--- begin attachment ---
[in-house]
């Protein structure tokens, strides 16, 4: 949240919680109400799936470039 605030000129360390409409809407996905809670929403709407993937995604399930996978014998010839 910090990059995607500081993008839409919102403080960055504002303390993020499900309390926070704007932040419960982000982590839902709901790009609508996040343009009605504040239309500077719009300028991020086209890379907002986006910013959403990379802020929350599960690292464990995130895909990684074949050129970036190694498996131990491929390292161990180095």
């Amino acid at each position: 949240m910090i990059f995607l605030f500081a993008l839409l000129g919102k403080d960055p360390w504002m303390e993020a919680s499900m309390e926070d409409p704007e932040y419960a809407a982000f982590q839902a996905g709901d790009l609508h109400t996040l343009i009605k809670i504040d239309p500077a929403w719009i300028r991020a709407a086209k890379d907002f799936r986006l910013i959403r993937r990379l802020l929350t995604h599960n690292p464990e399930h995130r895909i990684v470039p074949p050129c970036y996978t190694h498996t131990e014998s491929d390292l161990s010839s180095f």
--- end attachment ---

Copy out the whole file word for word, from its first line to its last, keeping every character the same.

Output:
[in-house]
């Protein structure tokens, strides 16, 4: 949240919680109400799936470039 605030000129360390409409809407996905809670929403709407993937995604399930996978014998010839 910090990059995607500081993008839409919102403080960055504002303390993020499900309390926070704007932040419960982000982590839902709901790009609508996040343009009605504040239309500077719009300028991020086209890379907002986006910013959403990379802020929350599960690292464990995130895909990684074949050129970036190694498996131990491929390292161990180095």
């Amino acid at each position: 949240m910090i990059f995607l605030f500081a993008l839409l000129g919102k403080d960055p360390w504002m303390e993020a919680s499900m309390e926070d409409p704007e932040y419960a809407a982000f982590q839902a996905g709901d790009l609508h109400t996040l343009i009605k809670i504040d239309p500077a929403w719009i300028r991020a709407a086209k890379d907002f799936r986006l910013i959403r993937r990379l802020l929350t995604h599960n690292p464990e399930h995130r895909i990684v470039p074949p050129c970036y996978t190694h498996t131990e014998s491929d390292l161990s010839s180095f």